•  221
  •  182
    On the Ethical Character of Literature
    In Espen Hammer (ed.), Kafka's The Trial: Philosophical Perspectives, Oxford University Press. pp. 85-110. 2018.
  •  177
    Narrative, Emotion, and Insight (edited book)
    with Noël Carroll
    Pennsylvania State University Press. 2011.
    While narrative has been one of the liveliest and most productive areas of research in literary theory, discussions of the nature of emotional responses to art and of the cognitive value of art tend to concentrate almost exclusively on the problem of fiction: How can we emote over or learn from fictions? _Narrative, Emotion, and Insight _explores what would happen if aestheticians framed the matter differently, having narratives—rather than fictional characters and events—as the object of emotio…Read more
  •  169
    Really Boring Art
    Ergo: An Open Access Journal of Philosophy. forthcoming.
    There is little question as to whether there is good boring art, though its existence raises a number of questions for both the philosophy of art and the philosophy of emotions. How can boredom ever be a desideratum of art? How can our standing commitments concerning the nature of aesthetic experience and artistic value accommodate the existence of boring art? How can being bored constitute an appropriate mode of engagement with a work of art as a work of art? More broadly, how can there be work…Read more
  •  135
    Zombie Philosophy
    In Edward P. Comentale & Aaron Jaffe (eds.), The Year's Work at the Zombie Research Center, . pp. 416-436. 2014.
  •  123
  •  53
    Fiction and the Weave of Life
    Oxford University Press UK. 2007.
    Literary fiction is of crucial importance in human life. It is a source of understanding and insight into the nature of the human condition, yet ever since Plato, philosophers have struggled to provide a plausible explanation of how this can be the case. For surely the fictionality - the sheer invented character - of the literary text means that fiction presents not our world, but other worlds? In Fiction and the Weave of Life, John Gibson offers a novel and intriguing account of the relationshi…Read more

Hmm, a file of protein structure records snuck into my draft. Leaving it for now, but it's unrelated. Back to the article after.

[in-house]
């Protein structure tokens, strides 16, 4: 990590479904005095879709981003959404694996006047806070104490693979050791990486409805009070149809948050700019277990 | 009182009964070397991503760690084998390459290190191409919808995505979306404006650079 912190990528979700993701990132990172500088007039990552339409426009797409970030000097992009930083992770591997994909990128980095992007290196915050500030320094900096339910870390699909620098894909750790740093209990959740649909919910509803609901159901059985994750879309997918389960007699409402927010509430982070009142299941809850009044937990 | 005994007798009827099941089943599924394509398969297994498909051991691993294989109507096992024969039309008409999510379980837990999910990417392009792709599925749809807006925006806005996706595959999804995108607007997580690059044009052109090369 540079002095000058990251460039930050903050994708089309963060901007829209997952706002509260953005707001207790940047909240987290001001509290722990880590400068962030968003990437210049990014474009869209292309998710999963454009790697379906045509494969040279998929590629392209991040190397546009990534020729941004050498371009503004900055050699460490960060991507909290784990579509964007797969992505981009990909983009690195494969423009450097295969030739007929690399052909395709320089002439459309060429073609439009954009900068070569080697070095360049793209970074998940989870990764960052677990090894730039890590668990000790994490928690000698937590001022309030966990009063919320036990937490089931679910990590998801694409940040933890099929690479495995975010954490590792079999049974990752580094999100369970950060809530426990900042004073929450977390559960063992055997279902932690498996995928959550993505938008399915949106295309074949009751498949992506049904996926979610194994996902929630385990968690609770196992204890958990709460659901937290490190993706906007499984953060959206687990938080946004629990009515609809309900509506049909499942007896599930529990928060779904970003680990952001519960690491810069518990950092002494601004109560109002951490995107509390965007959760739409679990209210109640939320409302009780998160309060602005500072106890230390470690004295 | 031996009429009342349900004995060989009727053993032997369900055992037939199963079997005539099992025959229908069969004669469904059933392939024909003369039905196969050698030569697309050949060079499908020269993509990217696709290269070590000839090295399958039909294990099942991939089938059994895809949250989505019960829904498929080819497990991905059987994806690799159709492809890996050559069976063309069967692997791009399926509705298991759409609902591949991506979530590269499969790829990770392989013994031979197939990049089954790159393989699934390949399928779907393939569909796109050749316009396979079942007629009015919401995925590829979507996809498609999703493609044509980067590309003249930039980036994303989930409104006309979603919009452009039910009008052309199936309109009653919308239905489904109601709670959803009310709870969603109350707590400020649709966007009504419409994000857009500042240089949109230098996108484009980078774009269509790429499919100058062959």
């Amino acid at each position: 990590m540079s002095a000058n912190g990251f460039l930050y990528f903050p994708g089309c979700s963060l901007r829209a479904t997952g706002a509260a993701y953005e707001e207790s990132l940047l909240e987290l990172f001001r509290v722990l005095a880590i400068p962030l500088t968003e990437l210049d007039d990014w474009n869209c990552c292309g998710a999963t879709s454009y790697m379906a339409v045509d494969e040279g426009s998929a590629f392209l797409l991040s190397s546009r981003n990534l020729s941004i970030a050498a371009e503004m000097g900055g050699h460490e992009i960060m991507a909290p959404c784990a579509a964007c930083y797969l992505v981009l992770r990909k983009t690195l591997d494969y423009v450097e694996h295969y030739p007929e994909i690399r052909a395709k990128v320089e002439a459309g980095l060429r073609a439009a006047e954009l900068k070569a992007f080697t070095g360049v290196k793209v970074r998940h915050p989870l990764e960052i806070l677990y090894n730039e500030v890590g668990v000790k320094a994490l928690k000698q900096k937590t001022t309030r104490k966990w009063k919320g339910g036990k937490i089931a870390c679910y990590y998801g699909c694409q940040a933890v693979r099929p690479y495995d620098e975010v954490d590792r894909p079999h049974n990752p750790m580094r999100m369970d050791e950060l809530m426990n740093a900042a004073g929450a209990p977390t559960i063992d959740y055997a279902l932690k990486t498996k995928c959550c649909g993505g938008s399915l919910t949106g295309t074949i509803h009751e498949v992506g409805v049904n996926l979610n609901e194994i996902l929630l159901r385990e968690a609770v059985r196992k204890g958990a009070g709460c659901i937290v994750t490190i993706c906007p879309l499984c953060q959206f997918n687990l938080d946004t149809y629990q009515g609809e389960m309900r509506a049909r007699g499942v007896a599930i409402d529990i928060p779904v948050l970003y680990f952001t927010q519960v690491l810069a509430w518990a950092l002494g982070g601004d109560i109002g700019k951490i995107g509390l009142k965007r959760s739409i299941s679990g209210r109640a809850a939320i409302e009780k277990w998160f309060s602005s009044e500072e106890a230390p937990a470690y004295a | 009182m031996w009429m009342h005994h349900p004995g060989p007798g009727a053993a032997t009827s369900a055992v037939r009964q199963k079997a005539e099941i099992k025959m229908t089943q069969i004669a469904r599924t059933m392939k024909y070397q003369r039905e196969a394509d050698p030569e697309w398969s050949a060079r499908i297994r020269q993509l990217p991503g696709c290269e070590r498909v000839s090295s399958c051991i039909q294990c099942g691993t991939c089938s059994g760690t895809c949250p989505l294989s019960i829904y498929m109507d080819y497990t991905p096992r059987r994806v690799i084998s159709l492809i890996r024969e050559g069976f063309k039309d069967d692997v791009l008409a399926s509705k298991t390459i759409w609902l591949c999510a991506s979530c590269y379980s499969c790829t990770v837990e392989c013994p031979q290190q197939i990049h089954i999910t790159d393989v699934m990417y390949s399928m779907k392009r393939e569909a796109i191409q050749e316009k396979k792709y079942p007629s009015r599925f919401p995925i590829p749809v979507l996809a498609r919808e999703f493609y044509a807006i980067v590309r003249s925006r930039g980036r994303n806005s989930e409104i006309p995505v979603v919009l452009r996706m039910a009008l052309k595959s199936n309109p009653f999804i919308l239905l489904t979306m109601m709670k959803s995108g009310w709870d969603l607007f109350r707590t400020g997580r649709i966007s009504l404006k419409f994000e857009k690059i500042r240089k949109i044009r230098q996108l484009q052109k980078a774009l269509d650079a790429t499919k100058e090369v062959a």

•  53
    A Sense of the World: Essays on Fiction, Narrative, and Knowledge (edited book)
    with Wolfgang Huemer and Luca Pocci
    Routledge. 2007.
    A team of leading contributors from both philosophical and literary backgrounds have been brought together in this impressive book to examine how works of literary fiction can be a source of knowledge. Together, they analyze the important trends in this current popular debate. The innovative feature of this volume is that it mixes work by literary theorists and scholars with work of analytic philosophers that combined together provide a comprehensive statement of the variety of ways in which wor…Read more
  •  35
    Interpretive reasoning edited by Stern, Laurent (review)
    Journal of Aesthetics and Art Criticism 64 (4). 2006.
    Book review
  •  32
    The Philosophy of Literature by lamarque, peter (review)
    Journal of Aesthetics and Art Criticism 68 (1): 68-70. 2010.
    Book review
  •  24
    The Literary Wittgenstein (edited book)
    with John Gibson and Wolfgang Huemer
    Routledge. 2004.
    _The Literary Wittgenstein_ is a stellar collection of articles relating the philosophy of Ludwig Wittgenstein to core problems in the theory and philosophy of literature. Amid growing recognition that Wittgenstein's philosophy has important implications for literary studies, this book brings together twenty-one articles by the most prominent figures in the field. Eighteen of the articles are published here for the first time. _The Literary Wittgenstein_ applies the approach of Wittgenstein to c…Read more
  •  18
    YABLO, STEPHEN. Aboutness. Princeton, NJ: Princeton University Press, 2014, xi + 221 pp., $45.00 cloth (review)
    Journal of Aesthetics and Art Criticism 74 (2): 206-208. 2016.